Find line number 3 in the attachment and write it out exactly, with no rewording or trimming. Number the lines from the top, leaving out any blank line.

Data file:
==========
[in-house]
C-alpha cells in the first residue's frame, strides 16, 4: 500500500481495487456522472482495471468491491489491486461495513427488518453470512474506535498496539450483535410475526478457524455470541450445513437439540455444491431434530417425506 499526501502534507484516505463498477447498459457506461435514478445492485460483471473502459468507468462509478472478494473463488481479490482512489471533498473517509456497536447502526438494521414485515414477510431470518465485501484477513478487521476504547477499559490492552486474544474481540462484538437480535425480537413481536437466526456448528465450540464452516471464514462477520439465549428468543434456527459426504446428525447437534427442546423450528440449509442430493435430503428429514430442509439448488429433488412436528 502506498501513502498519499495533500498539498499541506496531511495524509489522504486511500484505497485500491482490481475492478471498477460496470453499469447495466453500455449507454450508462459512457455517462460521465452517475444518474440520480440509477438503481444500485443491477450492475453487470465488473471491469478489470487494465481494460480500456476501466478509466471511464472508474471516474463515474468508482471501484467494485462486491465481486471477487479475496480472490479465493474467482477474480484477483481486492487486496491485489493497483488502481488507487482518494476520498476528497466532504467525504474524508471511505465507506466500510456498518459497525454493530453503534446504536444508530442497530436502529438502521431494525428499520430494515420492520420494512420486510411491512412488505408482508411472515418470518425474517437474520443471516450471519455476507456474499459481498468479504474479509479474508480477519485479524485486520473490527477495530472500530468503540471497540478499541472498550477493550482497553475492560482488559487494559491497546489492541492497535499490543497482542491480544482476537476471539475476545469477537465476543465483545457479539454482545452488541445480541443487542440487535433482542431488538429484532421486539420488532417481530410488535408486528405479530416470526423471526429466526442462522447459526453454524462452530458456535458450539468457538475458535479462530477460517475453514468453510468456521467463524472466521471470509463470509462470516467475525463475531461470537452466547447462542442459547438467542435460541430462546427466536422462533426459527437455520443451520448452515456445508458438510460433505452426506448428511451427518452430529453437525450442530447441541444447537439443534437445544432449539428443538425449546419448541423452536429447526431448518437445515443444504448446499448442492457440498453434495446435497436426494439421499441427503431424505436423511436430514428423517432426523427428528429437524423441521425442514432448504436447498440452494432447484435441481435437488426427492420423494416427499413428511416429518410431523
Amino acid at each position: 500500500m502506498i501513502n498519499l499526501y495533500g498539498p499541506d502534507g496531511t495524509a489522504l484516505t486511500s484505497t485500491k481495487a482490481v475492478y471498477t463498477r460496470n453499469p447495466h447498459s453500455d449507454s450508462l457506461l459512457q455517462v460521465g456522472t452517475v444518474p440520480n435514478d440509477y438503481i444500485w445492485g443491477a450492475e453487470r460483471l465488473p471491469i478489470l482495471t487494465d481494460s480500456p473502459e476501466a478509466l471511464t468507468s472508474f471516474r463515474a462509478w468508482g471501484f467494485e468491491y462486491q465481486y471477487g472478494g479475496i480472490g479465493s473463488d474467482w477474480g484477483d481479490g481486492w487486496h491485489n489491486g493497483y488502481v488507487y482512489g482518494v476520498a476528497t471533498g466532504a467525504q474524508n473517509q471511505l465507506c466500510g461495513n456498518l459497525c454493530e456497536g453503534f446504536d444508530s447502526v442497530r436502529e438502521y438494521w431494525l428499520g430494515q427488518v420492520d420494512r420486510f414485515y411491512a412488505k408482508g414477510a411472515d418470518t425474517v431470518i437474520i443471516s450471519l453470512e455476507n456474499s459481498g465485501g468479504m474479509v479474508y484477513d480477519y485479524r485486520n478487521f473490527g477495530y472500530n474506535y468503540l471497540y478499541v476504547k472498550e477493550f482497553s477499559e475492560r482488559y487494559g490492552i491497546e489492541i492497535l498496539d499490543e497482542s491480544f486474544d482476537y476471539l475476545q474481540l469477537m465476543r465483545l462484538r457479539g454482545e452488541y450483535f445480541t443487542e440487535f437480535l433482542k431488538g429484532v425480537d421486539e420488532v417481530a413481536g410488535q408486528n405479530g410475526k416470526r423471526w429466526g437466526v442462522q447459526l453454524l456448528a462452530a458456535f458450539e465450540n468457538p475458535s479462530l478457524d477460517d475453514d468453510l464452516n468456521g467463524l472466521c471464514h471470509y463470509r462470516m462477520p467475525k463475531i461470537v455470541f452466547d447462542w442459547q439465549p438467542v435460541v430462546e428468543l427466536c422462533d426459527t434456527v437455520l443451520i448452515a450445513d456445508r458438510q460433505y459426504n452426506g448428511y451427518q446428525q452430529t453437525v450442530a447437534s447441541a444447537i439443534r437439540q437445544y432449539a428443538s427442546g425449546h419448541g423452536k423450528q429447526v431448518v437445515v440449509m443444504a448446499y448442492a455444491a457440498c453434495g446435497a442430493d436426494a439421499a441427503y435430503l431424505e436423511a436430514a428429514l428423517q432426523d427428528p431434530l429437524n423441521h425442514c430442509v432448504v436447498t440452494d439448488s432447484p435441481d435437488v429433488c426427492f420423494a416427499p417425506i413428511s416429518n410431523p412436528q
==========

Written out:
Amino acid at each position: 500500500m502506498i501513502n498519499l499526501y495533500g498539498p499541506d502534507g496531511t495524509a489522504l484516505t486511500s484505497t485500491k481495487a482490481v475492478y471498477t463498477r460496470n453499469p447495466h447498459s453500455d449507454s450508462l457506461l459512457q455517462v460521465g456522472t452517475v444518474p440520480n435514478d440509477y438503481i444500485w445492485g443491477a450492475e453487470r460483471l465488473p471491469i478489470l482495471t487494465d481494460s480500456p473502459e476501466a478509466l471511464t468507468s472508474f471516474r463515474a462509478w468508482g471501484f467494485e468491491y462486491q465481486y471477487g472478494g479475496i480472490g479465493s473463488d474467482w477474480g484477483d481479490g481486492w487486496h491485489n489491486g493497483y488502481v488507487y482512489g482518494v476520498a476528497t471533498g466532504a467525504q474524508n473517509q471511505l465507506c466500510g461495513n456498518l459497525c454493530e456497536g453503534f446504536d444508530s447502526v442497530r436502529e438502521y438494521w431494525l428499520g430494515q427488518v420492520d420494512r420486510f414485515y411491512a412488505k408482508g414477510a411472515d418470518t425474517v431470518i437474520i443471516s450471519l453470512e455476507n456474499s459481498g465485501g468479504m474479509v479474508y484477513d480477519y485479524r485486520n478487521f473490527g477495530y472500530n474506535y468503540l471497540y478499541v476504547k472498550e477493550f482497553s477499559e475492560r482488559y487494559g490492552i491497546e489492541i492497535l498496539d499490543e497482542s491480544f486474544d482476537y476471539l475476545q474481540l469477537m465476543r465483545l462484538r457479539g454482545e452488541y450483535f445480541t443487542e440487535f437480535l433482542k431488538g429484532v425480537d421486539e420488532v417481530a413481536g410488535q408486528n405479530g410475526k416470526r423471526w429466526g437466526v442462522q447459526l453454524l456448528a462452530a458456535f458450539e465450540n468457538p475458535s479462530l478457524d477460517d475453514d468453510l464452516n468456521g467463524l472466521c471464514h471470509y463470509r462470516m462477520p467475525k463475531i461470537v455470541f452466547d447462542w442459547q439465549p438467542v435460541v430462546e428468543l427466536c422462533d426459527t434456527v437455520l443451520i448452515a450445513d456445508r458438510q460433505y459426504n452426506g448428511y451427518q446428525q452430529t453437525v450442530a447437534s447441541a444447537i439443534r437439540q437445544y432449539a428443538s427442546g425449546h419448541g423452536k423450528q429447526v431448518v437445515v440449509m443444504a448446499y448442492a455444491a457440498c453434495g446435497a442430493d436426494a439421499a441427503y435430503l431424505e436423511a436430514a428429514l428423517q432426523d427428528p431434530l429437524n423441521h425442514c430442509v432448504v436447498t440452494d439448488s432447484p435441481d435437488v429433488c426427492f420423494a416427499p417425506i413428511s416429518n410431523p412436528q